Deforestation is the destruction of natural forests that occurs because of logging and the unregulated burning of trees in order to generate wood and land for farming, agriculture, the construction of dams, mining, homebuilding and petroleum extraction.
The United Nations (UN) estimates that 7.3 million hectares of forestland are lost every year. If this continues at the same rate, in 100 years tropical rainforests will have ceased to exist.
Consequences of disforestation:
- It directly impacts global warming: without trees, greenhouse gases are not absorbed by vegetation and they leak into the atmosphere.
- Cutting down trees affects rainfall in the region, which in turn means less vegetation. And less rain provokes desertification.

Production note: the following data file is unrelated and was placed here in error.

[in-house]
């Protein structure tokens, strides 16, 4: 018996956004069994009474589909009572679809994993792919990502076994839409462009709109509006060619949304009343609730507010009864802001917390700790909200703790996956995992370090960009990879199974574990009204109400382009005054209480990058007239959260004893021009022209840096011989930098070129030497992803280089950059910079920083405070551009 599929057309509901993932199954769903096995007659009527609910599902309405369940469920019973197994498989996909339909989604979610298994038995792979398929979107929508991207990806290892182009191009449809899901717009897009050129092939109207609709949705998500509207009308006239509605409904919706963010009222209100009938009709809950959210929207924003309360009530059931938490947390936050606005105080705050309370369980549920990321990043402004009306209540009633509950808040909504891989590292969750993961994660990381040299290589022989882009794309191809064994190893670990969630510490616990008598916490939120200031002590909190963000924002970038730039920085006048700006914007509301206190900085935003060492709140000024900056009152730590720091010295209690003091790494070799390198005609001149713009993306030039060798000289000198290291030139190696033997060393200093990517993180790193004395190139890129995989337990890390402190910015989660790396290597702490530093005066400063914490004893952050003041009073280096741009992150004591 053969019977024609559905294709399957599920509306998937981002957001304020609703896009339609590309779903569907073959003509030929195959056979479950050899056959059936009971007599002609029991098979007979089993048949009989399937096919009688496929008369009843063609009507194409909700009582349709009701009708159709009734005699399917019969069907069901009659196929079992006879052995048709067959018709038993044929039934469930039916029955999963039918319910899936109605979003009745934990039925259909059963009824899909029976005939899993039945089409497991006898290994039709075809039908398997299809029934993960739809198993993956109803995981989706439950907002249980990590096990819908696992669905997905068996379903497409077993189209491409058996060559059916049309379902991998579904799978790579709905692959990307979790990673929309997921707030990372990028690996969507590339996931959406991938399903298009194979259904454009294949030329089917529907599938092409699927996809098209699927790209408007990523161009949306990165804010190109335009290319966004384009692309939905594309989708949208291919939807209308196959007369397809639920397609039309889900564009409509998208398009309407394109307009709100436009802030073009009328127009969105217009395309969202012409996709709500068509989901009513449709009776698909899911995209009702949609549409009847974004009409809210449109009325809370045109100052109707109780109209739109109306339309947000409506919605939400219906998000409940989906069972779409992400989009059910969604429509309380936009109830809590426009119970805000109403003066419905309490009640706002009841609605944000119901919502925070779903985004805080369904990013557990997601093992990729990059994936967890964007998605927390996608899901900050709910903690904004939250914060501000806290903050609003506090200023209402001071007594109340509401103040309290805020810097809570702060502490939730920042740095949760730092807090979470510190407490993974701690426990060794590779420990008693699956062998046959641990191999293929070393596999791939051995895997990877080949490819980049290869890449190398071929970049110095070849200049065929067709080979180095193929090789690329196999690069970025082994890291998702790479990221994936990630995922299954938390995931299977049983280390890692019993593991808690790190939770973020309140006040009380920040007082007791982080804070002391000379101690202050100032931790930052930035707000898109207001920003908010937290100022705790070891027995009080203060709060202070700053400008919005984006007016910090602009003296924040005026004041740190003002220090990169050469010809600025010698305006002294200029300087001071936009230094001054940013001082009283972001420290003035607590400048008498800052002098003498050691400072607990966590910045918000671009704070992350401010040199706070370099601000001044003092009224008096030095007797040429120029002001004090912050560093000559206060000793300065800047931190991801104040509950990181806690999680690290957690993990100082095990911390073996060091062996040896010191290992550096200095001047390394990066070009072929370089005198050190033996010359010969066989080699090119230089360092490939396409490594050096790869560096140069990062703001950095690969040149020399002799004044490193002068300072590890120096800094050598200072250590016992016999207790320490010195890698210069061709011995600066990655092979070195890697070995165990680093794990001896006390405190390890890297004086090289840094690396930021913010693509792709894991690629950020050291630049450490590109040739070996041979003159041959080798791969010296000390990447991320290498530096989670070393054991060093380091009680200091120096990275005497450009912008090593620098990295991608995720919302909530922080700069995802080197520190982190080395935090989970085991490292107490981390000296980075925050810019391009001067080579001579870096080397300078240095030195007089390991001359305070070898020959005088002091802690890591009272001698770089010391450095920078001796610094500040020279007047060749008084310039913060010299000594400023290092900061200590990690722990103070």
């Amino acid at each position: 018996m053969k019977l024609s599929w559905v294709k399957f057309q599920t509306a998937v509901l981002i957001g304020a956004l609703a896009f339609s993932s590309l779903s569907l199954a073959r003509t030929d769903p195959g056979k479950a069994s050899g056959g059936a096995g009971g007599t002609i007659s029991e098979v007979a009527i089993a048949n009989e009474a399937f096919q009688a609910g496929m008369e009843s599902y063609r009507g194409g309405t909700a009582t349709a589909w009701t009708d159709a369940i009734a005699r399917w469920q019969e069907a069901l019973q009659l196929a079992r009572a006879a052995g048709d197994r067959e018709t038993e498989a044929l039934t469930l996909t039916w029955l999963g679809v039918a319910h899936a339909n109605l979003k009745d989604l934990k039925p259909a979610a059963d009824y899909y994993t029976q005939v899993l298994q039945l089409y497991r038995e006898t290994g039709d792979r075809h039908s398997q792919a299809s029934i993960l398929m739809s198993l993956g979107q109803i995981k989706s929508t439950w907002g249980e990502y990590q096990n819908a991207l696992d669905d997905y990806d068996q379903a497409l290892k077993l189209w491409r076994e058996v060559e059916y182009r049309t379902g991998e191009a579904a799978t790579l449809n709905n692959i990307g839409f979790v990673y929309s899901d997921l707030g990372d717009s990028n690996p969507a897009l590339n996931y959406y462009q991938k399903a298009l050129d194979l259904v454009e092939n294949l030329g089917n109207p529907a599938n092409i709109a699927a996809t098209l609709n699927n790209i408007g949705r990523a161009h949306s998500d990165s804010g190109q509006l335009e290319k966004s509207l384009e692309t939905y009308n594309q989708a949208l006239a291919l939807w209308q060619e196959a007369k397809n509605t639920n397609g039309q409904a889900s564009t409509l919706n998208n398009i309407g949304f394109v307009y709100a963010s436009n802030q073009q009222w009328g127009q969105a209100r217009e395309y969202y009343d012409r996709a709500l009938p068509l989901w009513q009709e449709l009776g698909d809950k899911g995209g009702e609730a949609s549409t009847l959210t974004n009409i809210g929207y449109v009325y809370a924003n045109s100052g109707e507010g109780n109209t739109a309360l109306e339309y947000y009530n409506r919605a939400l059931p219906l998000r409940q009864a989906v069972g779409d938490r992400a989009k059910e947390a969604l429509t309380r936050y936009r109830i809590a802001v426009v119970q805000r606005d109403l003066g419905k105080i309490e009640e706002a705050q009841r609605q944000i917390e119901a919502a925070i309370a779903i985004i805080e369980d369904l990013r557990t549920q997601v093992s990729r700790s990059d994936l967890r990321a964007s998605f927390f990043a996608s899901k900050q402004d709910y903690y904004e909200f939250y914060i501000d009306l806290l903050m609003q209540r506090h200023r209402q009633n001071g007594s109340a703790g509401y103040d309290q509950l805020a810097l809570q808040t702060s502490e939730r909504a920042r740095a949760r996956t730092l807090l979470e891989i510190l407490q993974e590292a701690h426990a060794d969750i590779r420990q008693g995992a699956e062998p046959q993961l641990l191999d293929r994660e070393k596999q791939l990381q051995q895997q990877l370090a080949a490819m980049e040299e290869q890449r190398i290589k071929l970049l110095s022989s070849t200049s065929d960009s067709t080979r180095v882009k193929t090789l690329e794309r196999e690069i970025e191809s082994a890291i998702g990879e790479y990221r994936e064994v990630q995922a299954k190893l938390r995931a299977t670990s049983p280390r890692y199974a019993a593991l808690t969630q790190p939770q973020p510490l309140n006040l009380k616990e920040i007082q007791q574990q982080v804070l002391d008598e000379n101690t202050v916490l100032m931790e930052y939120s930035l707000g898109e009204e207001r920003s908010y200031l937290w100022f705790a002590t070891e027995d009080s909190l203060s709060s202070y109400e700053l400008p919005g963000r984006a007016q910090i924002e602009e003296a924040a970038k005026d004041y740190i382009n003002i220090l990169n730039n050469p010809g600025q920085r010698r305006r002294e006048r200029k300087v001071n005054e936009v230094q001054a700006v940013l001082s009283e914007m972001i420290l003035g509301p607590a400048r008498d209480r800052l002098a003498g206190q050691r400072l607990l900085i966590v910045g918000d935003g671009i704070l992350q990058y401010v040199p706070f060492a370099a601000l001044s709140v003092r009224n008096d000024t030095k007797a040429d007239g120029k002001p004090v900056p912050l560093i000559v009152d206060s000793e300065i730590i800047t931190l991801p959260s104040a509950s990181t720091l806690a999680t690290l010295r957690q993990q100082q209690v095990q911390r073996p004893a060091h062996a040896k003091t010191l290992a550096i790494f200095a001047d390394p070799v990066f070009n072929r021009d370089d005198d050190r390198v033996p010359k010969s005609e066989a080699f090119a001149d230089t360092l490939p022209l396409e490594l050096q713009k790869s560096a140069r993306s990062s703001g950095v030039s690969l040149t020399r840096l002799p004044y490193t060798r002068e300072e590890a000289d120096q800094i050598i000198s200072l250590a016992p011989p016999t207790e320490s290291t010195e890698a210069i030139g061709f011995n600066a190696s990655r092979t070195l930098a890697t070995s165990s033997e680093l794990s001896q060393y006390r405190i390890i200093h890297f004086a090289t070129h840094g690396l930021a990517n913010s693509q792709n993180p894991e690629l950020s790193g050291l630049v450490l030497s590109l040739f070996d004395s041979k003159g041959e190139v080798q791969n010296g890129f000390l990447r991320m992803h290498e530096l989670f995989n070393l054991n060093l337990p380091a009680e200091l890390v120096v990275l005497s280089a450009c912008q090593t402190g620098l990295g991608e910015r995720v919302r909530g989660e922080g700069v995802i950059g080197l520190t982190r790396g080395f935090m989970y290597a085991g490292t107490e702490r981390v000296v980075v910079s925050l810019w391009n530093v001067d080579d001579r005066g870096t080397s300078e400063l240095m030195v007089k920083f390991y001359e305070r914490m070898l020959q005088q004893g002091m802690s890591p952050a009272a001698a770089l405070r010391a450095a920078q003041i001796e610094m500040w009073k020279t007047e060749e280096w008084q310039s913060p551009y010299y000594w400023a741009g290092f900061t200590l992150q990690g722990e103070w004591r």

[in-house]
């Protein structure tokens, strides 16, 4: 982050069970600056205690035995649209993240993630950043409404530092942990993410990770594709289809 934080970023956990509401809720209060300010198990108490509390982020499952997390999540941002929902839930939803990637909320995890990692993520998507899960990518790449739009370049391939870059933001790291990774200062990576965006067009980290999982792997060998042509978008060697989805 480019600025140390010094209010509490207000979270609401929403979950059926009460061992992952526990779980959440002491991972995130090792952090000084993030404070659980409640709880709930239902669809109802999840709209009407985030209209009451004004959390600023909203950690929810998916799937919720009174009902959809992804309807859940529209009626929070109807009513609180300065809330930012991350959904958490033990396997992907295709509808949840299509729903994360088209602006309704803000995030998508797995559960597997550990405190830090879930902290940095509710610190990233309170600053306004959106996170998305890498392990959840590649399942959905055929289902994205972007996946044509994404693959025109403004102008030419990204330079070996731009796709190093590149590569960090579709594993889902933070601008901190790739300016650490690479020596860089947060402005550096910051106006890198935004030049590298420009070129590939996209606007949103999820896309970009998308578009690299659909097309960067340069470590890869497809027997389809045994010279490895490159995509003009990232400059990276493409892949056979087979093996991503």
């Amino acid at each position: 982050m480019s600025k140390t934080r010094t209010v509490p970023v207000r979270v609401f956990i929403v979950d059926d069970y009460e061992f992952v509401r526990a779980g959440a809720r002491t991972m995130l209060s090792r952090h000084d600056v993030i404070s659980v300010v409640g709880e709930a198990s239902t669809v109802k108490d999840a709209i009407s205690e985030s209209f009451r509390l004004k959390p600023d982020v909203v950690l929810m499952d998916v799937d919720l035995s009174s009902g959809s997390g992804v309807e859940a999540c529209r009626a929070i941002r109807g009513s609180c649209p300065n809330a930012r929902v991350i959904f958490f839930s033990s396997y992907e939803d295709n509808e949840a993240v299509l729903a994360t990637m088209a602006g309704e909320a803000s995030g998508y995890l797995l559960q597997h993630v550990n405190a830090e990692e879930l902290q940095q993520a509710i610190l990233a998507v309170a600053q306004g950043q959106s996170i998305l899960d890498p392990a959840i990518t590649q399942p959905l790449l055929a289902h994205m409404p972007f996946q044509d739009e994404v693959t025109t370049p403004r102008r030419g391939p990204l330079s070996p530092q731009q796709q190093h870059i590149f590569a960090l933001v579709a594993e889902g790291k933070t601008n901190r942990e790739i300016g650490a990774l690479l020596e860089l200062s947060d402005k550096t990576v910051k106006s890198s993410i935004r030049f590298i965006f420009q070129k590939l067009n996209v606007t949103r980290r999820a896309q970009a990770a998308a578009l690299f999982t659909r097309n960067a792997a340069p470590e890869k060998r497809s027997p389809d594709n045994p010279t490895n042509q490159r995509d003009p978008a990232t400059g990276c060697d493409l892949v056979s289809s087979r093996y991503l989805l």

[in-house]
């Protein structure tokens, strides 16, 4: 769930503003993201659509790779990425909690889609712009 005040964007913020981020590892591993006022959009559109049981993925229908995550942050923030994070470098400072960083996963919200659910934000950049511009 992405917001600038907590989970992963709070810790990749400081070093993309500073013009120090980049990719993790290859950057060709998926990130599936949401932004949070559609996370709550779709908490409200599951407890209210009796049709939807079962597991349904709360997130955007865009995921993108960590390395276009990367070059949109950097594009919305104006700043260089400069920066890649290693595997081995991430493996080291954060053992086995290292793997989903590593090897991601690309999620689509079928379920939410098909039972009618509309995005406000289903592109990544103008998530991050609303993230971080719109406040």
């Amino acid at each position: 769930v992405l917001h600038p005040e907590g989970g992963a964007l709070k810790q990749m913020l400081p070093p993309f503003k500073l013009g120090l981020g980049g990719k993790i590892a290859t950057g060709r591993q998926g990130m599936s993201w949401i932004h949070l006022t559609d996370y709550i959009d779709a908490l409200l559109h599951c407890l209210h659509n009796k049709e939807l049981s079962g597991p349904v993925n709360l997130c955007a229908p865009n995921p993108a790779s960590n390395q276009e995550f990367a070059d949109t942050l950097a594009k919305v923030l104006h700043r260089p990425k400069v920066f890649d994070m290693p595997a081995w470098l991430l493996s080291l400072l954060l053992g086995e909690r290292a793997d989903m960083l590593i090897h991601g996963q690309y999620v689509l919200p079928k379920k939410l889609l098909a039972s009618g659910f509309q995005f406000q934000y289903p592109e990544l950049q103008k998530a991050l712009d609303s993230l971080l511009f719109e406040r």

- Trees block solar rays during the day and store heat at night. Without forests, temperatures become more extreme, which impacts wildlife and vegetation.
- Logging and burning forests destroys the habitats of hundreds of species and can lead to possible extinction.
- After deforestation, the earth can lose its green canopy, its fertility and become unsuitable for cultivation, which causes desertification.
- Forests contain waterways, such as rivers and streams. Cutting down trees can cause flooding and mudslides.
What can we do to stop deforestation?
These days, a complete halt on the cutting down and burning of trees is unrealistic, but there are things we can do to stop the impact of deforestation. For example, we can plant the same amount of trees that we cut down.
As consumers, we can choose to buy organic products that do not contribute to deforestation during their production. It’s also very important to increase awareness of deforestation and its implications. By saving forests, we are prolonging the life of the planet.